California Dreaming - Laurel Canyon



California Dreaming - Laurel Canyon
JONI MITCHELL: The photographer Joel
Bernstein found an old book that was printed
in the Twenties or Thirties and it said, ‘Ask
anyone in America where the weirdest people
live and they’ll tell you, “In California.” Ask
anyone in California and they’ll say, “Los
Angeles.” Ask anyone in Los Angeles and they’ll
say, “Hollywood.” Ask anyone in Hollywood
where the weirdest people live and they’ll say,
“In Laurel Canyon, on Lookout Mountain.”’
So we all moved onto Lookout Mountain.
JONI MITCHELL: When I first came out to LA with
David Crosby, he had an old maroon Mercedes with
a cassette of Magical Mystery Tour and we drove
down Sunset and up into the hills listening to it. It
was a bit of a culture shock coming out of NewYork,
first of all to have so much greenery around; for me
that was like the elixir of life – suddenly to have
birds hopping in the branches of trees. The little
house in Laurel Canyon had treetops right up against
the window so you felt like you were living in a tree
house. The birds would come in the spring and build
their nests and you’d see the whole operation. And
in the spring there was a cherry tree that blossomed
that I looked down on and I remember thinking this
is like living in a Viewmaster reel! Zappa had a pond
with white ducks floating on it, which I overlooked
from my dining room. I drew those ducks on my
Ladies of the Canyon album. It was so idyllic. My
mother came to visit one time and one day she looked
out of the window and there were three girls floating
around in the pond with the ducks, completely
JIMMY WEBB: California was incredibly good to me. When
people talk about ‘the California dream’ – well, that happened in
my life and it wasn’t a dream. I lived in a beautiful house with
a swimming pool, would get up in the morning and get into my
Corvette and at Christmas time Joni Mitchell, Linda Ronstadt, Peter
Asher, Jackson Browne and Nicolette Larsen would come and sing
carols in front of my house.
NED DOHENY: It was great: you got up at ten or 11
in the morning and you did all kind of naughty things until
the sun set and then you did even more naughty things
after it set and in the process you got to think of yourself
as providing a service of some sort to humanity by
writing these pieces of music that you hoped would
outlive you. That is pretty much the long and the short
of it – the days blended into each other, like rosary beads
melted in a fire.
CYRUS FARYAR: One day Denny Doherty and Cass came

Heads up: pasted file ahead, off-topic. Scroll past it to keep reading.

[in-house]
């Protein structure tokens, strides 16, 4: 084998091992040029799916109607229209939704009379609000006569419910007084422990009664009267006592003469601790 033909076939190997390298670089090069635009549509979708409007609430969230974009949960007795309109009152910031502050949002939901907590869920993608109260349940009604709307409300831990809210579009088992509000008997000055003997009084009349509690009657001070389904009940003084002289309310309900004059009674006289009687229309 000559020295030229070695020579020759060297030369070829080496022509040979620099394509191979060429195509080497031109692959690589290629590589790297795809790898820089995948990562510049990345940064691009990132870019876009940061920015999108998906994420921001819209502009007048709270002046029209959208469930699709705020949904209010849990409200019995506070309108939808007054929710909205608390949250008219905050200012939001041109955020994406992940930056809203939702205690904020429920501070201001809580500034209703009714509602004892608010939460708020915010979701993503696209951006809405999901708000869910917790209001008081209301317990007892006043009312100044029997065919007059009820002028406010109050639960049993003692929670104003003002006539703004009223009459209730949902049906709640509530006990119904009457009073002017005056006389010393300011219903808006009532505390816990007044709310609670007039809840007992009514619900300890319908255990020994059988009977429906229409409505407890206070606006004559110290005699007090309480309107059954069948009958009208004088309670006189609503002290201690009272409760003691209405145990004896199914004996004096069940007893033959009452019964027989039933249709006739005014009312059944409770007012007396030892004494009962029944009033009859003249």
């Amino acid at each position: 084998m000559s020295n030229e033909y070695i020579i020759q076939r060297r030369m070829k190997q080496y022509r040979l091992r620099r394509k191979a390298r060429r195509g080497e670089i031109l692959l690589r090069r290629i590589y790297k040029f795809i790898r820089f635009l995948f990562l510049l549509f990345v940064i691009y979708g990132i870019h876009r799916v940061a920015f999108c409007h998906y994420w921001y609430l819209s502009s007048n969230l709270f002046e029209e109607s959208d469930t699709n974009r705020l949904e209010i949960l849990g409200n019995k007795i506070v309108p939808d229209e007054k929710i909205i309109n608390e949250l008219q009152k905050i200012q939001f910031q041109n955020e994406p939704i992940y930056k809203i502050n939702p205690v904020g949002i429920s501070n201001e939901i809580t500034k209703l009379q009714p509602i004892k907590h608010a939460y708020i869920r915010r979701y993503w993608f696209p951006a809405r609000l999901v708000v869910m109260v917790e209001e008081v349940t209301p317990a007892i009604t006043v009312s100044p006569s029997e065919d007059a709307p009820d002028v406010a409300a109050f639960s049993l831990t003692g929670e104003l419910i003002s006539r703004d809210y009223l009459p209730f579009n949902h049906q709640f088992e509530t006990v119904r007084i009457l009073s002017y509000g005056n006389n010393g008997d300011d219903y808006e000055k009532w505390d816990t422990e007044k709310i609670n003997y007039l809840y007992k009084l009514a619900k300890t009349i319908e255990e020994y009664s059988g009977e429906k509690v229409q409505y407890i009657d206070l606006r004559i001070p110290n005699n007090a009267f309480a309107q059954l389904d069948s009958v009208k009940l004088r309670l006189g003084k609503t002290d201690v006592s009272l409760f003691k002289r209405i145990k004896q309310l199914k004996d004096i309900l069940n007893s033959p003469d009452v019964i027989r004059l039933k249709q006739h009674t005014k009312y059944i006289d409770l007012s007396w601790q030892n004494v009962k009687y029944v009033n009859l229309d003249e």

by my house, banged on my door and said ‘Hey, come on out, we’ve
bought you something!’ It was a yellow Studebaker painted with
giant paisleys. A paisley Studebaker! The first thing I did was drive
down to the Laurel Canyon Store to get milk for some tea. I come
back to my car and some dude comes over, leans in and says, ‘Man,
your car is so cool, this is for you!’ and he hands me a joint through
the window of the car! And I’m thinking, ‘This is amazing!’
BOYD ELDER: That whole period felt a lot more
concentrated. There was the Cat and the Fiddle up in
Laurel Canyon and Cass’s house was up off Woodrow
Wilson and we would just migrate back and forth from the
Cat and the Fiddle to Cass’s house. We’d also go to Peter
Tork’s house and Lookout Management.
JACKSON BROWNE: I started living in the Canyon
in about ’66. Laurel Canyon was actually beautiful; there
were hills and there were trees. The houses were nice and
they were not that expensive; the rent was only about 75
bucks a month if you shared with three or four people for
a three or four bedroom house with a pool. You’d meet
incredible people – you’d be walking down the street and
suddenly there would be an amazing six-foot girl with
red hair walking a red Irish Setter – I wanted to know
about all of that! And the Canyon Store was sometimes
swarming with hippies, it was like an infestation – it was
really beautiful. The hills and the houses were full
of people and it was all so promising. There was always
the chance that you might meet somebody that you’d be
really glad to meet. And it didn’t matter if you had a really
great place to live in or not because very often there was
a tree outside and a window to look at the sky and
a mattress on the floor. And that was enough. It was like
an old hippie dream, which I still pursue.
ERIK JACOBSEN: The canyons were so nice and
free and so many cool people came there – it was a
magnet – you could join up with like-minded people.
DAVID CROSBY: Even before The Byrds I was living up in
Laurel Canyon in tiny, little apartments in the basements of houses.
The first thing I bought from money with The Byrds was my own
crummy little house in Laurel Canyon.